Afghanistan: UN Envoy to address Security Council on Wednesday

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6 January 2010 - The United Nations Special Representative of the Secretary-General, Kai Eide, will address the United Nations Security Council in New York today, on his expectations for Afghanistan in the next six to nine months, including the agenda for the forthcoming international conferences on Afghanistan in London and Kabul.

Mr Eide will tell member nations that the international community needs to 'demilitarize' its overall approach in Afghanistan if it is to reverse current trends.

"We have to get into a mode where our strategy is politically driven and not militarily driven, where the political and civilian components become an appendix to a military strategy," Mr Eide told reporters hours before leaving for New York on Sunday.

The UN Envoy also stressed that one of the main objectives of the military troops that will arrive this year is to build the capacity of Afghan Forces.

"I am deeply sceptical (of) a situation where we have an increase of military forces and that increase of military forces engages in political, civilian and humanitarian issues. I say this because...when you have an increased number of troops coming in, there will always be a trend for those forces to demonstrate quick results and take upon themselves political tasks. That leads to quick impact. (But) quick impact very often becomes quick collapse," he added.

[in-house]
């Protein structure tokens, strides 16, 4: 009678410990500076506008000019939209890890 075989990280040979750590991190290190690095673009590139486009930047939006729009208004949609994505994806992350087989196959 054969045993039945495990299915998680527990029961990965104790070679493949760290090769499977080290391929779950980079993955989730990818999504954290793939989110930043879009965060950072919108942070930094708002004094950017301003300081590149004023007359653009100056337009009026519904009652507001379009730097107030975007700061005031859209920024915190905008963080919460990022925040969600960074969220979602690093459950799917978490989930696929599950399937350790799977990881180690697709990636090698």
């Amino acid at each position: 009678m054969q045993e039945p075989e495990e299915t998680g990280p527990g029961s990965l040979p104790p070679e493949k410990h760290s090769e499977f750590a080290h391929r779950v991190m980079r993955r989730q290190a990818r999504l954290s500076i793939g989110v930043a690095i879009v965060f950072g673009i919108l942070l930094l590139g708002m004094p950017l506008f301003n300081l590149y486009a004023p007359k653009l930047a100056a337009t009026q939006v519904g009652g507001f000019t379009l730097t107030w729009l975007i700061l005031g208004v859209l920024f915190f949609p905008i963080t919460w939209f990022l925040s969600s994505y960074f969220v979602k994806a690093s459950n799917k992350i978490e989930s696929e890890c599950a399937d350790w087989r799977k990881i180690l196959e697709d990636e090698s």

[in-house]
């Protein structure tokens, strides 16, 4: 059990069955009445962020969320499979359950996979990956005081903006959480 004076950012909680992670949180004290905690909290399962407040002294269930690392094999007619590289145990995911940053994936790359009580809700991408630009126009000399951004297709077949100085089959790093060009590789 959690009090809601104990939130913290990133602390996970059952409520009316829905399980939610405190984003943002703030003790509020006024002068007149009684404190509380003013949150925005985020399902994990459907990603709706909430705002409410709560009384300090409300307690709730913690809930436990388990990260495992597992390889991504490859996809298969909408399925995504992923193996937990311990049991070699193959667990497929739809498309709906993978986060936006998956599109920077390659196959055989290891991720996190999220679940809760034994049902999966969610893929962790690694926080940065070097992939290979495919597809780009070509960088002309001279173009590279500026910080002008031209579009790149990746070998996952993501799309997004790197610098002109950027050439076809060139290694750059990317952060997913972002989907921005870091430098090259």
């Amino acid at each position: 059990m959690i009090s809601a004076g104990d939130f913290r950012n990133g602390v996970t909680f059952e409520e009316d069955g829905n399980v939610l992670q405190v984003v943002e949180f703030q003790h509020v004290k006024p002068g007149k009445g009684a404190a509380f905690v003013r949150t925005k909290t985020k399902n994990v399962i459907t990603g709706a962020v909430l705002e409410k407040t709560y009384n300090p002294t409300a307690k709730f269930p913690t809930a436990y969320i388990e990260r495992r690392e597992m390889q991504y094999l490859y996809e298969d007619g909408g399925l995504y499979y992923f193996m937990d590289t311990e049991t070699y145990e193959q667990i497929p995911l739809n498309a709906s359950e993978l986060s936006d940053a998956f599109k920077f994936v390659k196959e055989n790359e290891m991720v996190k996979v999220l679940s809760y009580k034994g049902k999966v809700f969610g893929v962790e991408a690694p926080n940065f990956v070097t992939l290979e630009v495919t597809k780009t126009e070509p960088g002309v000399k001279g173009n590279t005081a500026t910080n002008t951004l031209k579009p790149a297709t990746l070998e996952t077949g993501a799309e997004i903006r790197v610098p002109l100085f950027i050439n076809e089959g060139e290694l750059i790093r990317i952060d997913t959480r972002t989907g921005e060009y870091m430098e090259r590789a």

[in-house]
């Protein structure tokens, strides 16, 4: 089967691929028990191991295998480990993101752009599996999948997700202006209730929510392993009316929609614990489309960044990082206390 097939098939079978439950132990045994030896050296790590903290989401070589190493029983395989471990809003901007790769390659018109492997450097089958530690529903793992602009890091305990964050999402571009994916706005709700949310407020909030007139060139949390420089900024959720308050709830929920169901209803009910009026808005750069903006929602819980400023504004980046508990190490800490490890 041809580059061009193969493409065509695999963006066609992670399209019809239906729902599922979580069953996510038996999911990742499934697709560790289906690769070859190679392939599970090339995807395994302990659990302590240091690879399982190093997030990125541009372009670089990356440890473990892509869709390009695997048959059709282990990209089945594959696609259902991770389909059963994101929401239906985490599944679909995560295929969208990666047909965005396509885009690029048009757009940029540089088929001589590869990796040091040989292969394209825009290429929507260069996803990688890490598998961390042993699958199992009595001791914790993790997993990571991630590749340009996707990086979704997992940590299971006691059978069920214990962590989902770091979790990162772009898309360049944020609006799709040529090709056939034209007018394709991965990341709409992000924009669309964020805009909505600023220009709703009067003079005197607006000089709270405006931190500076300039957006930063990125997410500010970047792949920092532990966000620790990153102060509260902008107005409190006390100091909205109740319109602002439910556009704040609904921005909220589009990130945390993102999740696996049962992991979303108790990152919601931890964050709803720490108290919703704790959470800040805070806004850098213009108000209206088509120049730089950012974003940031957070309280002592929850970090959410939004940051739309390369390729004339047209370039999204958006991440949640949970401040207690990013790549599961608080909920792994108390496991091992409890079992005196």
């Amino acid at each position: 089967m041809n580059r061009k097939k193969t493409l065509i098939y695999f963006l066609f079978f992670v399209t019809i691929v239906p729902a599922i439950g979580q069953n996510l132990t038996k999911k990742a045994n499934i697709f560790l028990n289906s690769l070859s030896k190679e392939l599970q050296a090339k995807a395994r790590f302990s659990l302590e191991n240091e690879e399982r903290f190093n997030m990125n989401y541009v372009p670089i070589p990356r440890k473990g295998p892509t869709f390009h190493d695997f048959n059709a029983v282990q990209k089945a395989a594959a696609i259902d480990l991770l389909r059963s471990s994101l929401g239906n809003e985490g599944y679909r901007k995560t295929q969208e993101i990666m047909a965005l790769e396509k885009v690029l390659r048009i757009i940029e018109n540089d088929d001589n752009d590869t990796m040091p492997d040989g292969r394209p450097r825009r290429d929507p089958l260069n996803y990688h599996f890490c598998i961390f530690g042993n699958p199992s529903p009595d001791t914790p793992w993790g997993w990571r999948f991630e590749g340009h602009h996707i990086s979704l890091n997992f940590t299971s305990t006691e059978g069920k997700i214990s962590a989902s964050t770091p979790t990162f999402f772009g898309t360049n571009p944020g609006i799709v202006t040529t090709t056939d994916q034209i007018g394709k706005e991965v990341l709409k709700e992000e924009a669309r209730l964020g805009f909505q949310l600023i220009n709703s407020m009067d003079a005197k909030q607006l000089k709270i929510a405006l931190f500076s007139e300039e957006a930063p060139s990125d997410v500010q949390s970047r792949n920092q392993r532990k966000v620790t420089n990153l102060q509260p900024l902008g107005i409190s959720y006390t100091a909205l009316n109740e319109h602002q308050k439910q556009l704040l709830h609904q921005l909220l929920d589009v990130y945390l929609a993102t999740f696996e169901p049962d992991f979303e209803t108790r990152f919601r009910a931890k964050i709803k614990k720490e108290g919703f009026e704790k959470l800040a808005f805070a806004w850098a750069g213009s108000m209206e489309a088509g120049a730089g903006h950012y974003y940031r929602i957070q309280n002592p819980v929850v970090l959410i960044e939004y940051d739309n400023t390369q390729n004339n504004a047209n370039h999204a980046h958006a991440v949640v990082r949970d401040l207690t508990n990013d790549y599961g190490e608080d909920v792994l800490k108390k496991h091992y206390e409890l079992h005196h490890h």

The Special Representative will also tell the Security Council on the need to reinvigorate peace talks between the Government and insurgent groups.

This is last time Mr Eide will be addressing the Security Council in his capacity as Special Representative of the Secretary-General for Afghanistan.

Meantime, Secretary-General Ban Ki-moon released his latest report on Afghanistan on Tuesday, where he demanded more international action to reverse the current worsening trends in the country.

The Secretary-General stated there were no indications of early improvement in the security situation in Afghanistan, adding that a better coordinated international effort was crucial to reversing overall negative trends.

Mr Ban also called on the Government and the international community to make the most of the coming months to focus on agreed priorities, with a reinforced international coordination structure under a UN umbrella that will meet the principal needs of delivering services to the Afghan people.

Opportunities for greater engagement between President Karzai and the international community will arise at the conference on Afghanistan that will take place on 28 January in London.

By Aditya Mehta, UNAMA